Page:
Review by neonreaper

Reviewed: 09/22/10 | Updated: 10/18/10

What is Minecraft? Obsessive, ugly, personal, brutally addictive, fun.

Simply put, I purchased Minecraft this morning to check it out, started up a game while fluffing my laundry for ten minutes, and then rolled into work 3 hours late. It's addictive as hell. It's also not even in beta yet, so the price is 50% off and the game is this good without even being finished yet.

Minecraft has been getting quite a lot of buzz lately, from Penny Arcade to Gamefaqs, which has driven quite a few people to check it out, either by buying it for $14, taking advantage of a free weekend, or just checking out youtube. I guess the quickest way to describe it, would be something like "a first-person 1995 Bear Gryllz zombie survival fantasy Legos adventure". And you read that, and you might be skeptical. Zombies? Over done, especially by internet types! Or that I've tried to throw together a bunch of funny sounding terms in lieu of trying to really tell you the game. It might remind you of Scribblenauts, being silly and zany in concept as opposed to focusing on the fundamentals, so let me assure you, Minecraft focuses on good fundamentals.

You start off in a randomly generated outdoor area, and really I think these are insanely giant landmasses, effectively infinite as you'll never touch all ends of it. The first thing you notice... these graphics suck! Yes, they are graphics straight out of 1995, it'll take you a few minutes to become accustomed to them, but they serve the gameplay well. You have a little stub representing your hand, and you can use it to knock down some dirt and wood from the terrain and trees, respectively. You then bring up your inventory screen, which allows you to craft these items into other tools, and then use those tools to craft more advanced tools, and so on. Before you know it, you have a sword, an axe, armor, and plenty of other things.

Night falls swiftly, and with night comes danger. Zombies and other creatures seek to do you harm, so you'll need a shelter. You can barely scrape one together by the time night falls, and you'll have zombies banging against it until the sun is fully out again. A harrowing first night, huddled by your lonesome self. After this, you break free and explore elsewhere, mining more materials, crafting more items, expanding your shelter. You feel alone and at the mercy of the land, but also eager to explore and harvest.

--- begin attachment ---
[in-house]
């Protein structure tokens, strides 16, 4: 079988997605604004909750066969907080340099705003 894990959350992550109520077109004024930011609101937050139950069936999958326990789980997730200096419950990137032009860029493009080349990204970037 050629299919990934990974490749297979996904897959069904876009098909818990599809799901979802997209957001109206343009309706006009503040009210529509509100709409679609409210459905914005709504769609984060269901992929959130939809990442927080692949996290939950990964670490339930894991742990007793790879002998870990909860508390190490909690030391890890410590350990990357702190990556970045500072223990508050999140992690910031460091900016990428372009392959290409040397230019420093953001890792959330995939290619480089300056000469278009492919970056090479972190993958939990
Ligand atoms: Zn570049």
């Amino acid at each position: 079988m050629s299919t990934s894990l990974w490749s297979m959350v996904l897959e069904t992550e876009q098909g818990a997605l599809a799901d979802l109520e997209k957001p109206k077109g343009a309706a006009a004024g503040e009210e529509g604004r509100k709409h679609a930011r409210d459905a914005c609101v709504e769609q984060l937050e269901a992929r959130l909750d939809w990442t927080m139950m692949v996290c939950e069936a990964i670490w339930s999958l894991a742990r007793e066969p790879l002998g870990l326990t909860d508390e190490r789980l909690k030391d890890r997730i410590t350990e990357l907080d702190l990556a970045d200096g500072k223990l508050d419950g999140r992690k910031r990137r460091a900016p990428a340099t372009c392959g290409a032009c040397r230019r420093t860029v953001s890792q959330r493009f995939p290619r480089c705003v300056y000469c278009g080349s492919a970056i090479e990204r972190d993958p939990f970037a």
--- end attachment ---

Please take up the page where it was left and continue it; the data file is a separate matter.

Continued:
As you develop your abode, it soon becomes a fortress, or a whimsical palace dedicated to your glory, or an underground cave system that can put dwarven creations from Lord of the Rings to shame. However you feel like altering the land and protecting yourself, you will be able to work to that end. I've already seen a floating island in the sky. The main Minecraft page shows someone having built a rollercoaster. People find giant mountains on their world and recreate some of the Blackrock Mountain dungeons from WoW. It becomes a fairly personal experience, putting together your own little world within the world of Minecraft. You know those exercises where there's a picture of a guy, and on the other side, some menace (zombies), and you're asked to use a picture editor (probably Paint) to alter the picture to defend yourself? Here is the 3D world equivalent of this.

It's unfair, really. This game is ugly and unassuming. The mechanics aren't fluid and you have to probably find some early help external to the game, as it's not clear how to make things. And yet, it's addictive. Addictive as any game, really. And we're still in the alpha phase of development. Multiplayer exists, but there's not really much of a zombie danger, as damage isn't coded into multiplayer yet. But yeah, not only is this game like crack already, but you can set up a server and other people can play and see how you co-exist and create your own structures. The amount of depth possible here, even with such a simple focus on gameplay mechanics, is amazing to consider.